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2007 Grant - Lazarov
The Effect of Environmental Enrichment on FAD-Linked Pathology
Orly Lazarov, Ph.D.
University of Illinois
2007 New Investigator Research Grant
Researchers have found that a person's risk for developing Alzheimer's disease is dependent on environmental factors as well as genetic factors. When an individual with the disease has inherited genes that cause its development, that individual is said to have familial Alzheimer's disease (FAD). This does not mean, however, that environmental factors are unimportant in that individual.
Dr. Orly Lazarov and colleagues have been studying whether environmental enrichment can slow or prevent the development of Alzheimer-like pathology in mice. For these studies, the researchers use a strain of mice with genetic characteristics that resemble Alzheimer's disease, including deposition of amyloid plaque in the brain, a key feature of Alzheimer pathology. Such mice are a good model of familial Alzheimer's disease. Dr. Lazarov and colleagues have found that environmental enrichment and physical activity reduced the amount of amyloid deposited in the brains of such mice and also reduced behavioral and functional impairment of the brain.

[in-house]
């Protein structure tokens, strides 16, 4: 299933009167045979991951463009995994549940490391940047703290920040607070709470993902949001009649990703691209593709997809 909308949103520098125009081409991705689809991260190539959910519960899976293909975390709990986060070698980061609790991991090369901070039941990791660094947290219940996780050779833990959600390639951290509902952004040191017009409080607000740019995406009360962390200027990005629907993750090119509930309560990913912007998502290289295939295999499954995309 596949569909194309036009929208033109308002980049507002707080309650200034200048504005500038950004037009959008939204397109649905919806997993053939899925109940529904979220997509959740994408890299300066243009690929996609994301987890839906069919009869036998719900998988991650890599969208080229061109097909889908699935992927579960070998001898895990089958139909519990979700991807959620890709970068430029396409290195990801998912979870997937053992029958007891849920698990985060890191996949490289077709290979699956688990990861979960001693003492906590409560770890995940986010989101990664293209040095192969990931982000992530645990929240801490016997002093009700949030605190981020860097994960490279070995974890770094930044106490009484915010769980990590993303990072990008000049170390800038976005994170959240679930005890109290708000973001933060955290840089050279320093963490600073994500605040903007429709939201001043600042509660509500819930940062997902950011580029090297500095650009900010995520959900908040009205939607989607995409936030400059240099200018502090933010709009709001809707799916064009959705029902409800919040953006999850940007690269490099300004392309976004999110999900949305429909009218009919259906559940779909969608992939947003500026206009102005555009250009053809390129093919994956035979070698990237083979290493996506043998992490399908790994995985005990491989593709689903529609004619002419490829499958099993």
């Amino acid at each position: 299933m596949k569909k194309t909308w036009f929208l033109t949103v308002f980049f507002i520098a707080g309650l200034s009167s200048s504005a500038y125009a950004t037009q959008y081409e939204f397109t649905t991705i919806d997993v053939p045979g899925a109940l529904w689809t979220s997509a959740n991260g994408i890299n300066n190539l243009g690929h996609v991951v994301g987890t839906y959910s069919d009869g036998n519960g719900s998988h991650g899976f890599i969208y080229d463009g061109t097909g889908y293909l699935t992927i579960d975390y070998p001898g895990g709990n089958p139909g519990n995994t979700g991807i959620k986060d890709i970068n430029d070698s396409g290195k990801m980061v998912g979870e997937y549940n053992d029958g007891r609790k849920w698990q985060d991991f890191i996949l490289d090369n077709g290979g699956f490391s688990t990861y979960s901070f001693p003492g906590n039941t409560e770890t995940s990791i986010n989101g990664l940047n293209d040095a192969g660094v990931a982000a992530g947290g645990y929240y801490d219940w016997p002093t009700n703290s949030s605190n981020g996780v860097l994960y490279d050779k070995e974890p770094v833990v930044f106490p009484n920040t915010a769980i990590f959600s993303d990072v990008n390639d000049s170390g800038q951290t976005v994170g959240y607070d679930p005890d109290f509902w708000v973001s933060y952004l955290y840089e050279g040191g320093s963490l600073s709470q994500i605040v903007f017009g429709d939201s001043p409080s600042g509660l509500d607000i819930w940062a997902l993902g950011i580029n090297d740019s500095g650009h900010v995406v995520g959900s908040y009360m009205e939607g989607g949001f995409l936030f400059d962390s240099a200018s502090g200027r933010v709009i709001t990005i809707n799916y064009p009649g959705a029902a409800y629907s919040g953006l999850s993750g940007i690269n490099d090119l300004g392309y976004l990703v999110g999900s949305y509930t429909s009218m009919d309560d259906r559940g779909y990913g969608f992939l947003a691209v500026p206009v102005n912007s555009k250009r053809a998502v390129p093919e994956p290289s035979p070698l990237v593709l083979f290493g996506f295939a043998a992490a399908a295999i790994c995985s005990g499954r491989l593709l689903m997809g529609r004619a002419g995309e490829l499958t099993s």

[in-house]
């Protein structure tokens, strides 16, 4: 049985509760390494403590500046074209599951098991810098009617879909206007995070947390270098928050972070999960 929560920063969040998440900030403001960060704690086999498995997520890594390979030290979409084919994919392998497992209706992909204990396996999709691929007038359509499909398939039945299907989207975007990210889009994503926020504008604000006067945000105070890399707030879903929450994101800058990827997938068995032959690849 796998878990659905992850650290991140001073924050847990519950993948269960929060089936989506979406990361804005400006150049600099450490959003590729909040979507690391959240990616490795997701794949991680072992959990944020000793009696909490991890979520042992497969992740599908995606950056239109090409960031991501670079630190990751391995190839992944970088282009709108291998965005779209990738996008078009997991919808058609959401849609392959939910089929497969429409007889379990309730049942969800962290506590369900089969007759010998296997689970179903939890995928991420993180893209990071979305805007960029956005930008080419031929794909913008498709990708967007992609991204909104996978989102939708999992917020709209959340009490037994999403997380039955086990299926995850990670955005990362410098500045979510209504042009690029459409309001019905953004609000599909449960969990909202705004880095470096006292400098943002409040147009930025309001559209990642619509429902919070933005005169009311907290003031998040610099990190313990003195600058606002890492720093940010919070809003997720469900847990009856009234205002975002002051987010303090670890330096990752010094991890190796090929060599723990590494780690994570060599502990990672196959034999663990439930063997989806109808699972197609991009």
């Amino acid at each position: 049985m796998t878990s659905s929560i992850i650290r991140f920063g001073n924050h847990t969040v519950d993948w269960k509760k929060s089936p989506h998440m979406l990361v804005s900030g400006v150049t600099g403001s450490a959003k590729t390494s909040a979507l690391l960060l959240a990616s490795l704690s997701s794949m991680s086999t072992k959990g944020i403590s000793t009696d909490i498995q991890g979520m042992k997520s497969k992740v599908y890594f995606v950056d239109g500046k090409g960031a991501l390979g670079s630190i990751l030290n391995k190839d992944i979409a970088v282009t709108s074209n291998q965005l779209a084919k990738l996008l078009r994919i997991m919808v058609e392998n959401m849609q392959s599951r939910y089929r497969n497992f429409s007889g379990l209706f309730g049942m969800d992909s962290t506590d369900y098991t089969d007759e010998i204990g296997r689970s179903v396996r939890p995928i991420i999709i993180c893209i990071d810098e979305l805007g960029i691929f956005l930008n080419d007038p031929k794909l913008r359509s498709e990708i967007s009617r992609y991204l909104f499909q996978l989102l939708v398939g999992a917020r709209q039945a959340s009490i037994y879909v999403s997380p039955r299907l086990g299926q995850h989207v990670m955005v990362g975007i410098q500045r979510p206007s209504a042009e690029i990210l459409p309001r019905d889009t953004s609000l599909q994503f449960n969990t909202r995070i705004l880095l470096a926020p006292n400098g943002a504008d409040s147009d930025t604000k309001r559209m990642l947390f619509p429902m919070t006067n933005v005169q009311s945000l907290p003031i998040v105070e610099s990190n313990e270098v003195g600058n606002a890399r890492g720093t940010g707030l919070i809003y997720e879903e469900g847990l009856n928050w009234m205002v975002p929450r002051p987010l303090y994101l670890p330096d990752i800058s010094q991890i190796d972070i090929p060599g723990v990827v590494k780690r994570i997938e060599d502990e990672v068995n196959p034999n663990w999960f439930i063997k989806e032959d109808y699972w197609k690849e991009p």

The researchers plan to continue and extend their studies by identifying the important features of an enriched environment that reduce the deposition of amyloid. They also plan to study the formation and development of new neurons in the brain of adult animals and to assess how environmental enrichment promotes such activity. These studies may lead to noninvasive and nonpharmacologic methods to delay or slow the development of Alzheimer's disease, even in those at risk of developing the disease because of their genetic background.